I have to agree with Solon. Although I like to work with my horses at a young age, I think it's far more determinatal to overdo it then it is to leave them be until 2-3 years old. Young horses have attention spans like children - you simply can't expect a 6 month old foal to pay attention for 30 minutes during a leading session and then punish them for acting out.
I've seen no deterimental effects whatsoever in horses turned out until 2-3 years old and then brought in for training. They may be bigger, but they also have more trainable minds then a weanling foal. I personally handle my foals from a young age, but I make the sessions as long as the horse I'm working with wants. The second they do what I'm asking, even a tiny bit, I stop, reward and end the session. You simply can't aim for perfection in a young horse, you have to be happy to compromise or you'll end up with a fight. An older horse is easier to push, easier to ask more out of because they're able to focus much easier.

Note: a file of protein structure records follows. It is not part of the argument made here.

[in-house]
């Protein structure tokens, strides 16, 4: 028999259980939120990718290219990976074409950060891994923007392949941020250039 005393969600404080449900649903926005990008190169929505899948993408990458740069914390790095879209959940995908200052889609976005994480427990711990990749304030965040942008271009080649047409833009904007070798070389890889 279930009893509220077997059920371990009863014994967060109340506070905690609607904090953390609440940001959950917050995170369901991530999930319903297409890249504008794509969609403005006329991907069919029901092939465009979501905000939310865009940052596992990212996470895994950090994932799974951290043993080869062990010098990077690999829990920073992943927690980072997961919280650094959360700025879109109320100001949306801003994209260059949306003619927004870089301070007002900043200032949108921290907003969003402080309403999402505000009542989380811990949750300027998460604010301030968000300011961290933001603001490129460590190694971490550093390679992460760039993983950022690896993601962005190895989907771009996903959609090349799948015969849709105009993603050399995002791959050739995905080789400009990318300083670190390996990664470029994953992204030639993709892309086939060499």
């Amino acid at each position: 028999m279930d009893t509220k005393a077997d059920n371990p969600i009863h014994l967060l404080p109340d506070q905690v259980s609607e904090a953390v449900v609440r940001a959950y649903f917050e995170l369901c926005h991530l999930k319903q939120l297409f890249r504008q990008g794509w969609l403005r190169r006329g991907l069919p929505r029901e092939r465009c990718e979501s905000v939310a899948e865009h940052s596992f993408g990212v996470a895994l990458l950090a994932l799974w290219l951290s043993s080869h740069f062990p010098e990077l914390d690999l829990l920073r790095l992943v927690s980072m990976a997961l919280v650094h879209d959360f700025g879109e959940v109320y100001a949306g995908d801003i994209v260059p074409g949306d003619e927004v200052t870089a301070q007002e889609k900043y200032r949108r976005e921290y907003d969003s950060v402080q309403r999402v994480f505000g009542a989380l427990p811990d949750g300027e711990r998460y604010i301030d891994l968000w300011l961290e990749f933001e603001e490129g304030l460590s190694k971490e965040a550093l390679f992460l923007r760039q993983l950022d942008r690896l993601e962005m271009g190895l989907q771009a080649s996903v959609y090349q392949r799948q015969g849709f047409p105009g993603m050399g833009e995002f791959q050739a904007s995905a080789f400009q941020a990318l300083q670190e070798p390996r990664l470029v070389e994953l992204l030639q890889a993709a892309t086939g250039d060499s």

For example, I tacked up my 2 year old Paint filly today just in an English saddle and a bridle. I had her in the roundpen and I asked her to move out at a walk. She's prone to cantering circles around me in excitement. Today, she walked a few laps one way, stopped when I asked, turned properly, and did several laps in the other direction. So I ended the session. I really don't care if it was only 10 minutes long, she did as I asked, and I ended it and rewarded her before she could think of spooking at a butterfly or acting silly.
Jynx was virtually untouched until this year as a 2 year old. She had human interaction but no training. And I'm having very few problems working with her, she's super intelligent, very affectionate and wants to please. So I don't see any harm being done with leaving her to be a young horse.